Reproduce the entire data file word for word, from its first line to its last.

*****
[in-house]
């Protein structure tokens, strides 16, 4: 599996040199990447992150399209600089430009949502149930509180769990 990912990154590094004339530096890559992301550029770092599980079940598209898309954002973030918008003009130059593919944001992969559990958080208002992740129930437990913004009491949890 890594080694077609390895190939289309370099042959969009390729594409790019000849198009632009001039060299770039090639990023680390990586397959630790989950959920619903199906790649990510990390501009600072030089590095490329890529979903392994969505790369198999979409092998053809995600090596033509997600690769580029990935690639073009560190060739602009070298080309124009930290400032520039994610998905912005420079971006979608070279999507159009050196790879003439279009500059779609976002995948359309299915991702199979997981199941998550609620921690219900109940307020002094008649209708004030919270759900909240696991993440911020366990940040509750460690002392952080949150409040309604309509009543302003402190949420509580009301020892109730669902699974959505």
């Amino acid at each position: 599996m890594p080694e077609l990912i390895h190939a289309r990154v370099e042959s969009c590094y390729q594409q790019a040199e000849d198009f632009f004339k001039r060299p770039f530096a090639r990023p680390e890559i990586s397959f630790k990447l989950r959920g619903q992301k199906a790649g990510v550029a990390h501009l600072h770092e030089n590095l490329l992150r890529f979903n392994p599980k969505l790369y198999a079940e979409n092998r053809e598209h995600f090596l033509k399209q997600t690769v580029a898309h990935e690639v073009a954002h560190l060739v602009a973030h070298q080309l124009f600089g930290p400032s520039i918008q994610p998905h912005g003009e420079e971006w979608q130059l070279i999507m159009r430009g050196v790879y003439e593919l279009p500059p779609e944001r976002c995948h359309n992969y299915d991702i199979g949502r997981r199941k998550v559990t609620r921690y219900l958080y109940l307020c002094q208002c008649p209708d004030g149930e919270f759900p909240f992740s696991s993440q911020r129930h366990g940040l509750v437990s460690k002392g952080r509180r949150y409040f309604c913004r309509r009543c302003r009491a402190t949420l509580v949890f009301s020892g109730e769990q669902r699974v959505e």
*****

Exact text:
[in-house]
């Protein structure tokens, strides 16, 4: 599996040199990447992150399209600089430009949502149930509180769990 990912990154590094004339530096890559992301550029770092599980079940598209898309954002973030918008003009130059593919944001992969559990958080208002992740129930437990913004009491949890 890594080694077609390895190939289309370099042959969009390729594409790019000849198009632009001039060299770039090639990023680390990586397959630790989950959920619903199906790649990510990390501009600072030089590095490329890529979903392994969505790369198999979409092998053809995600090596033509997600690769580029990935690639073009560190060739602009070298080309124009930290400032520039994610998905912005420079971006979608070279999507159009050196790879003439279009500059779609976002995948359309299915991702199979997981199941998550609620921690219900109940307020002094008649209708004030919270759900909240696991993440911020366990940040509750460690002392952080949150409040309604309509009543302003402190949420509580009301020892109730669902699974959505």
């Amino acid at each position: 599996m890594p080694e077609l990912i390895h190939a289309r990154v370099e042959s969009c590094y390729q594409q790019a040199e000849d198009f632009f004339k001039r060299p770039f530096a090639r990023p680390e890559i990586s397959f630790k990447l989950r959920g619903q992301k199906a790649g990510v550029a990390h501009l600072h770092e030089n590095l490329l992150r890529f979903n392994p599980k969505l790369y198999a079940e979409n092998r053809e598209h995600f090596l033509k399209q997600t690769v580029a898309h990935e690639v073009a954002h560190l060739v602009a973030h070298q080309l124009f600089g930290p400032s520039i918008q994610p998905h912005g003009e420079e971006w979608q130059l070279i999507m159009r430009g050196v790879y003439e593919l279009p500059p779609e944001r976002c995948h359309n992969y299915d991702i199979g949502r997981r199941k998550v559990t609620r921690y219900l958080y109940l307020c002094q208002c008649p209708d004030g149930e919270f759900p909240f992740s696991s993440q911020r129930h366990g940040l509750v437990s460690k002392g952080r509180r949150y409040f309604c913004r309509r009543c302003r009491a402190t949420l509580v949890f009301s020892g109730e769990q669902r699974v959505e």